Yes was the resounding cry and so here we are with a felt pad that lets me iron my fanciest blouse in four minutes flat and without needing to wrestle any kind of large squeaking board out of the closet (or back into it.) The point is: Sometimes you find exactly the solution you were hoping for. Angie made two small holes in the top corners of the mat and I hang the pad from nails in the back of the closet. The mat lies completely flat against an otherwise empty wall behind my dresses. Just what I didn’t know I needed. And just in case there’s anyone else with the particularly quirky need for a small space ironing pad, Angie’s made a few other large felt mats available on her site. (I have the mat cut from Oatmeal felt, but she’s also offering a gray option!)
Tiny apartment survival tips #1-171.
Anyone whose been around here for awhile knows that I get particular joy from filling my home with thoughtfully made goods from small producers. But there are some household essentials that are somewhat more difficult to find handmade version of—irons, and vacuums, and stainless steel straws, to name a few. To that end, I’ve put together a small Amazon storefront with some of the simple household essentials that my family relies on and that I’m often asked about. If you’re looking for a simple solution, you might find an answer there. Reading My Tea Leaves may earn small commissions from purchases made, which go toward keeping this space running.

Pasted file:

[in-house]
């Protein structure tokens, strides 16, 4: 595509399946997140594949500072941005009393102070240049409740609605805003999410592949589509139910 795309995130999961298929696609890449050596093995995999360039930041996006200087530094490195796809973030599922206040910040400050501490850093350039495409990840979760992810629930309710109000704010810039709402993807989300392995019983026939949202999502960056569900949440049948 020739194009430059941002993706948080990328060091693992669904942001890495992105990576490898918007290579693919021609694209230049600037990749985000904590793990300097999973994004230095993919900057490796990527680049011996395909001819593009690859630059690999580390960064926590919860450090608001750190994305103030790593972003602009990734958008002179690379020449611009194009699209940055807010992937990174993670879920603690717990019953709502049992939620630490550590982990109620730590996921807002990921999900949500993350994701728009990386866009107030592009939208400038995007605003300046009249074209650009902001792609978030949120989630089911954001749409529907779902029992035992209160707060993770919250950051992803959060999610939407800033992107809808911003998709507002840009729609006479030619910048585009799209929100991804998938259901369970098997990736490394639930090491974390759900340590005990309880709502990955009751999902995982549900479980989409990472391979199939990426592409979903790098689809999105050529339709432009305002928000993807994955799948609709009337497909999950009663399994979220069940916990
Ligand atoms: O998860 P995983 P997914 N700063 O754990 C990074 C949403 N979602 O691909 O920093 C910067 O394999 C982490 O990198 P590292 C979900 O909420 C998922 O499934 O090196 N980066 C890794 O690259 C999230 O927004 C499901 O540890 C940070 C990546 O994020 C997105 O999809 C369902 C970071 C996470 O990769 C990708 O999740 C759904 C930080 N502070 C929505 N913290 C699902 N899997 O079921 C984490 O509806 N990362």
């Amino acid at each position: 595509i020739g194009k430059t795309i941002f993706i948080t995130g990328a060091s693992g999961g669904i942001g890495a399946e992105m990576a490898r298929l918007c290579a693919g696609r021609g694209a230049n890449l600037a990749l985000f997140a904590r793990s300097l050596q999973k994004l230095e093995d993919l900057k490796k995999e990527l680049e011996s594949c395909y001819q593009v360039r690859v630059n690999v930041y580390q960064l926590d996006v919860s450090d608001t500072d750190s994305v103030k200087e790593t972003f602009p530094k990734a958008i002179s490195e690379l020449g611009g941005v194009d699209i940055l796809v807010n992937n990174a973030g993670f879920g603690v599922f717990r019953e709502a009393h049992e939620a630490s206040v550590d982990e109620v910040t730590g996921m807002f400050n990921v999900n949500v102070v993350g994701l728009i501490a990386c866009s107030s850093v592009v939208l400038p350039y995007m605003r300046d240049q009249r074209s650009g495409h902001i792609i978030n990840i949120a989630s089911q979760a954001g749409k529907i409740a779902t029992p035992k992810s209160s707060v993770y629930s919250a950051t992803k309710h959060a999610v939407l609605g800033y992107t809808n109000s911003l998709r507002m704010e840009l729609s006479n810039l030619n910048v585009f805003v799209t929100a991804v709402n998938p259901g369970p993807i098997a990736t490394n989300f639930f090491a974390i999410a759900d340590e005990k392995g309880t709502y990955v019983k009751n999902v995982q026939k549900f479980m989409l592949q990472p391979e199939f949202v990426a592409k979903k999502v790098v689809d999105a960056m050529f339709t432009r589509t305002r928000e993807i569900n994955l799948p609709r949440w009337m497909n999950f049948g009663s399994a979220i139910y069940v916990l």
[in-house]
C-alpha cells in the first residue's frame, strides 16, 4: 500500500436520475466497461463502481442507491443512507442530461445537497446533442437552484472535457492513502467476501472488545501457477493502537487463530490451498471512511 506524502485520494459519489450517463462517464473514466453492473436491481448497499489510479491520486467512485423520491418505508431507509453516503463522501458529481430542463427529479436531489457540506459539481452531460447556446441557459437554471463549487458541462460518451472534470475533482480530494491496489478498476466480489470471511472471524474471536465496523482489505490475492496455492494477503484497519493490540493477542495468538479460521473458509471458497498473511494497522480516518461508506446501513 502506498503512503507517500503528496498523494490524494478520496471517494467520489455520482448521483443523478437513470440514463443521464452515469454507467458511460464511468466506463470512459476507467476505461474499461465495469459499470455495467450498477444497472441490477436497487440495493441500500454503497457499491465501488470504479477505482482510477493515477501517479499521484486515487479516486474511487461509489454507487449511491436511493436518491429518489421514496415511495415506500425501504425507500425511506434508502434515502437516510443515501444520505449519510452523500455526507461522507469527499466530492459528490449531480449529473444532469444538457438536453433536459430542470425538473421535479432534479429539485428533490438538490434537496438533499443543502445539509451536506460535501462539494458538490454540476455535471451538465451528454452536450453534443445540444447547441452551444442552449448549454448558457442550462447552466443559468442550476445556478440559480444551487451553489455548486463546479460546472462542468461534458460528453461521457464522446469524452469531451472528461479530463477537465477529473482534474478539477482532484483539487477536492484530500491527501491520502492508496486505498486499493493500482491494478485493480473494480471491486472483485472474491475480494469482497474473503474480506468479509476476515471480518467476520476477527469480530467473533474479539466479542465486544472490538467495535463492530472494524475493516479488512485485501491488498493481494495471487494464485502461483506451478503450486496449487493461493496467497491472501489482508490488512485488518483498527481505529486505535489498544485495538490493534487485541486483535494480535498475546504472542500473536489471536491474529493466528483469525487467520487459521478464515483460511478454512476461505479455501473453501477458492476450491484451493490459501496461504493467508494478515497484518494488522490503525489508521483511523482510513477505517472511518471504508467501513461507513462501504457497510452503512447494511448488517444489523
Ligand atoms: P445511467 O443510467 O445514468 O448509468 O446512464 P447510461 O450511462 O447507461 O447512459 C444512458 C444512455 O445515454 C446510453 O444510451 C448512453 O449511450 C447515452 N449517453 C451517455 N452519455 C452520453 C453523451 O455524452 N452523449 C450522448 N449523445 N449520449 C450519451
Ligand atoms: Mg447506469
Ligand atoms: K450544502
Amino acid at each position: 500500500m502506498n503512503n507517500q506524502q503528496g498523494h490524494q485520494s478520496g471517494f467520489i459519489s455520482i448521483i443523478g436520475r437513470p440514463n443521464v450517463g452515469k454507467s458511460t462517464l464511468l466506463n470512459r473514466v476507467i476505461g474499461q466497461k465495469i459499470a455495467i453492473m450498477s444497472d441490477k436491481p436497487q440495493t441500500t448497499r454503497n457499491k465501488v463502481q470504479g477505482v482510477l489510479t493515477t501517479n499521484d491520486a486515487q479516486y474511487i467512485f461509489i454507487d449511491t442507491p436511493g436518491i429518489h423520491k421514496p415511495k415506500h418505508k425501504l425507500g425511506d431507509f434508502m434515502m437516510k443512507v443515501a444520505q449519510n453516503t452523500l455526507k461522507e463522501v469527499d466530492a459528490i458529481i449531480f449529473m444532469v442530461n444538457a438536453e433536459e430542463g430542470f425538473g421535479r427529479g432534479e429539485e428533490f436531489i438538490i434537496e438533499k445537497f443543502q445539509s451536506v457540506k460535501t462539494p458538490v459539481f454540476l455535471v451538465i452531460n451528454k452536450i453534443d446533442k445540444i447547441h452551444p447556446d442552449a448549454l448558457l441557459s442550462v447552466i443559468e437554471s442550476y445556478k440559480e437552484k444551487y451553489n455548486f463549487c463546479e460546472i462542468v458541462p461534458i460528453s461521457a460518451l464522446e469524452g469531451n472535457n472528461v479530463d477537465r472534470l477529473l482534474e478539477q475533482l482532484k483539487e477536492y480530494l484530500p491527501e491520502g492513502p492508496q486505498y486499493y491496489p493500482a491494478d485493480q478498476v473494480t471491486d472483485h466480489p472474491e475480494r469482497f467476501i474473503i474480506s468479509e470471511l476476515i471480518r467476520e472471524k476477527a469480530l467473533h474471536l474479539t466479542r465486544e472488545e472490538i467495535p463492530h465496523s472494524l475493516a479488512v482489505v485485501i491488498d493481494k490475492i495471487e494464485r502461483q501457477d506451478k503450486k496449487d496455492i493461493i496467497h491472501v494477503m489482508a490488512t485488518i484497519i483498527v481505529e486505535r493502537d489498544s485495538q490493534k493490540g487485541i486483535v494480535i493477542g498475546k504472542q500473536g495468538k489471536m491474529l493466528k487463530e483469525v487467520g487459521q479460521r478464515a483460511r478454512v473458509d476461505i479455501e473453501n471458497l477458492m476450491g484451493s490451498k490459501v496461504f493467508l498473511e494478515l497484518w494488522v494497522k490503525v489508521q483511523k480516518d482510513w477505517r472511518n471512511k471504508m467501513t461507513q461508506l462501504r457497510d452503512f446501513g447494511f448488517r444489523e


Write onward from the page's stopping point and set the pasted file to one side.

Thank you, Angie!!!
could you please let us know when something comes from a site with a paywall? unfortunately, i do not have the budget for the nyt but do occasionally like to read an article from them. it’s frustrating to have my free articles eaten up without any warning.
thank you in advance from a long-time reader from france.
You can preview all links by hovering over them and looking at your status bar on the lower left of your browser! If you don’t have that installed on your browser, I’d highly recommend it!
I’ve also found that if you open NYT (or similar) articles in an incognito tab/browser that you can get past the monthly limit. Hope that helps!
I love this! Growing up we used the towel-on-the-table method, too, and since moving out on my own I’ve mostly just not ironed anything at all (whoops). This in between sounds absolutely perfect.
This is so timely! My husband uses our board once in a blue moon but for the those rare moments he needs it, he doesn’t want to get rid of it. This may convince him! Thank you!